Ombudsman runs after $5-M Swiss deposits of Romualdezes

Posted on August 27, 2011   // 0 Comments  

Swiss franc (photo, ©2011 Ellen Wallace) Swiss franc (photo, ©2011 Ellen Wallace)

MANILA — Former Ambassador Benjamin “Kokoy” Romualdez and his wife Juliette Gomez-Romualdez are facing a forfeiture case before the Sandiganbayan in connection with their Swiss bank deposits of $5.19 million now held in escrow at the Philippine National Bank (PNB).

The Office of the Ombudsman filed the case last August 17 nearly five years after Assistant Ombudsman Pelagio S. Apostol had approved a Nov. 22, 2006 resolution that recommended the filing of the case with the Sandiganbayan.

Acting Ombudsman Orlando C. Casimiro approved last June 11 the filing of the case a few days before Ombudsman Conchita Carpio Morales was appointed.

The case was based on a 2003 complaint of the Presidential Commission on Good Government (PCCG) that the younger brother of former First Lady and now Ilocos Norte Rep. Imelda Romualdez-Marcos had a total net worth of only P2,348,495.22 in his 1983 statement of assets and liabilities.

PCGG investigators traced the couple’s bank deposits on Dec. 29, 1998 after Zurich (Switzerland) District Attorney Peter Cosandey ordered the release of all “assets, bonds, and other financial instruments” in the name of Romualdez to the Philippine government

The couple had two deposits at UBS-Geneva, account no. CO-920 .310.0 containing $4,528.71 as of Dec. 31, 1998; and (Invested Trust) Account No. CO-920.310.1 holding funds amounting to $4,498,000.00 and maturing on Jan. 21, 1999 at an interest rate of 4.621 percent.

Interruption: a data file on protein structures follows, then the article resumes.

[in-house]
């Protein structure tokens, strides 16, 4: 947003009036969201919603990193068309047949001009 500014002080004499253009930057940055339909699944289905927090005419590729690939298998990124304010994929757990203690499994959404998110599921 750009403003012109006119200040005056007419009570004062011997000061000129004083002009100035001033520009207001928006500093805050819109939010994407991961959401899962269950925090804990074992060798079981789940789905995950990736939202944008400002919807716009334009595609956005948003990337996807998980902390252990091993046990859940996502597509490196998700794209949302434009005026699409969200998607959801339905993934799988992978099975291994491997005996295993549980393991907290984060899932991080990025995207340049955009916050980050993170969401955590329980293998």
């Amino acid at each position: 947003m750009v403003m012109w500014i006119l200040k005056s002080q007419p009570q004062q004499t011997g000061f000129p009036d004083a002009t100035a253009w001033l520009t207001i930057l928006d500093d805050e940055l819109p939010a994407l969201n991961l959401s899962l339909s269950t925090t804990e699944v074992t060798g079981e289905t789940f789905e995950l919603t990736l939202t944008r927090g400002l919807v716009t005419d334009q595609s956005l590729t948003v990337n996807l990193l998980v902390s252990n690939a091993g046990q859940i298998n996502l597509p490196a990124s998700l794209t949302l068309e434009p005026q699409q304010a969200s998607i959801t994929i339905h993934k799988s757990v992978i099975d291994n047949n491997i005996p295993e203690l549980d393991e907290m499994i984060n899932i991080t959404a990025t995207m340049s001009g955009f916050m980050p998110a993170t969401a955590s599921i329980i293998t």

Monies in the accounts originated from Standard Chartered Bank-Zurich account no. 7676, which was opened on Aug. 3, 1983 with an initial deposit of $2 million transferred from the Philippine branch of Standard Chartered.

Then PNB vice president and trust officer Jose V. Ferro confirmed on June 29, 1999 having received the Swiss funds in the amount of $4,613,020.76 in the name of the spouses Romualdez.

The money was then placed in escrow pending final determination of ownership by a local court.

“A comparison of respondent Benjamin Romualdez’s reported net worth in 1983 of P2,348,495.22 with the $2,000,000.00 initial deposit in SA 7676 will show the huge disparity between his lawful income and the secret Swiss bank accounts which he opened during his incumbency as public officer,” the PCGG stated in its 23-page resolution.

Government lawyers noted that Romualdez had held various positions, including ambassador extraordinary and
plenipotentiary to Peking (China), Jeddah (Saudi Arabia) and Washington, D.C. (United States), as well as governor of Leyte Province. (GMA News)


GMA News,




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